I believe this is true for all of us. Each so unique, so carefully woven together. And all of us with our stories, our triumphs and struggles. I hope the older I get, the less I want to be just like everybody else. But we're all connected. And that's pretty good too. 

August 13, 2015

Simple Organization Tricks from the Dollar Tree

If there's one rule I try to follow in my home, it's "a place for everything and everything in its place." This can be hard, especially when it is just so much easier to let things pile up where they lie.

As a kid, my favorite Berenstein Bears book was the one about the messy room. Brother and Sister bear's room degenerated into a huge mess and their parents were oh so frustrated. Ultimately, Papa Bear built them all these really cool compartments and organization systems to corral their junk.

What does it say about me that I loved this book so much? I can be a clutter bug, but I really prefer organization. And while I love the idea of having all sorts of fancy containers, spending lots of money at fancy container stores just isn't really practical for me.

That's where Dollar Tree comes in. In many ways, it's kind of like a thrift store because going there can be a treasure hunt and you aren't sure what you will find.

I'm sharing some organization tips and tricks on Fox 43 this morning. For me, it's all about thinking outside the box while being frugal at the same time. I hope it inspires you to get organized in your home!

Be Creative About Intended Use

Everything has an intended use, but there's no rule that says you can't get creative. Each section of items at Dollar Tree can usually do double duty in other areas of your home. 

For instance, office supplies are often great for helping you create order in the bathroom. I like to use pen and pencil containers to keep my makeup brushes and lip gloss tubes in one place. They are tall and slender and at $1 a pop, quite a bargain.
 Other office supplies that can work in the bathroom include zippered pencil pouches (also great for makeup, cotton swabs, etc.). I even like the clear plastic ones that snap into 3-ring binders. A great way to keep everything organized while traveling.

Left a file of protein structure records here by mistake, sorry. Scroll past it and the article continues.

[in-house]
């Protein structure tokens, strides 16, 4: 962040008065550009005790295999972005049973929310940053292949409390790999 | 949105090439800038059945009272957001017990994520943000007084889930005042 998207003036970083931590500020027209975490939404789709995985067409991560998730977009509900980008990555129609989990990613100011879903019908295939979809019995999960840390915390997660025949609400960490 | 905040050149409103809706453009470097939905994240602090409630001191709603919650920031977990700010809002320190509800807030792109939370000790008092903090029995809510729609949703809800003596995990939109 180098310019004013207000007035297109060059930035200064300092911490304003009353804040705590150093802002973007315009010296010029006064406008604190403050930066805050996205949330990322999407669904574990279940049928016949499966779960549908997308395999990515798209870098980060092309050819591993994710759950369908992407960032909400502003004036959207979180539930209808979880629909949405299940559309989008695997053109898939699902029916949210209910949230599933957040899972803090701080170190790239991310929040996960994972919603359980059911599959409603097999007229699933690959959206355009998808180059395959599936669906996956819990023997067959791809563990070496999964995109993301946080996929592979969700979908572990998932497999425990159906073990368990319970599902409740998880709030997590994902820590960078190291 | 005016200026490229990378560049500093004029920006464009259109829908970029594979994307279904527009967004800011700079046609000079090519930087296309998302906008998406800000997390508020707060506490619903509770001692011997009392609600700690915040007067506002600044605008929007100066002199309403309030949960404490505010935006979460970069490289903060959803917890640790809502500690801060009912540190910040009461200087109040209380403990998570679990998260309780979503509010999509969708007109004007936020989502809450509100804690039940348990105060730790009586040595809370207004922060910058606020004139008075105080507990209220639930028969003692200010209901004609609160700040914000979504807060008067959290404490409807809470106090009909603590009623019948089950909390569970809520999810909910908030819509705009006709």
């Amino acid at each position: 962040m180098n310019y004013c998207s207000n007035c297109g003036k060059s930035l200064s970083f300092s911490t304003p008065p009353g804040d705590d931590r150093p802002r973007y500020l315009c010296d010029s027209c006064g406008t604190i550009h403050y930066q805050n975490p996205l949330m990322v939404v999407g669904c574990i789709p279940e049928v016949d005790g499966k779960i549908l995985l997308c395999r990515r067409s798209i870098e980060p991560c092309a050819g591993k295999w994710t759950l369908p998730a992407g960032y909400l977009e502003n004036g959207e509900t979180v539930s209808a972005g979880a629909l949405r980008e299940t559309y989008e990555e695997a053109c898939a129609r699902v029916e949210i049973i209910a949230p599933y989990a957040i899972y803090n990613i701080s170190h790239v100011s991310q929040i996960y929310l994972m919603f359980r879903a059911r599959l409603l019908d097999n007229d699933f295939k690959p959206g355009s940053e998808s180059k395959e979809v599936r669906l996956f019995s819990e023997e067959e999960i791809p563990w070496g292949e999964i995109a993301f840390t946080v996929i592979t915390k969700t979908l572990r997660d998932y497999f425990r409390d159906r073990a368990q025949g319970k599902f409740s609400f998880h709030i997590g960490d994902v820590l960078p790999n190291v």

Kitchen stuff is also great for organizing things in other parts of the house. I like to organize my jewelry in ramekins and small plastic leftovers containers. Bright plastic bowls are also good for this because I keep them in a top drawer so I can see all my bracelets and earrings at a glance when I'm getting ready in the morning. 

I also stumbled upon a cute glass relish dish at my local Dollar Tree. I think it would be perfect for loose change at the end of the day as well as plenty of other uses. 

Other office supplies that are great for adding organization are binder clips. When clipped on the side of a table or desk, you can use them to keep your cords and cables neat and save yourself lots of headaches later on. 

Another great product I picked up at the Dollar Tree is a small 4x6 photo album. I use it to organize recipe cards as I'm doing meal planning. Plus the clear plastic pages protect my cards in case any sauce goes flying! 
These are just a few of the items I picked up at Dollar never know what you'll find at that place. 

Don't be afraid to pick and choose. 

It's your house so at the end of the day, you gotta live there. So what if putting your vacuum cleaner bags in the kitchen cabinet seems weird to your friends. If a solution works for you and helps you keep the order at home, don't sweat it.

My southern beau and I recently moved and we've been figuring out all the organizing solutions that will work at our new place. Everything we did at our previous home may not really make all that much sense anymore, but I'm glad we're free to pick and choose.

So do it your way and don't get too stuck trying to follow certain rules of order based on what DIY blogs and magazines say.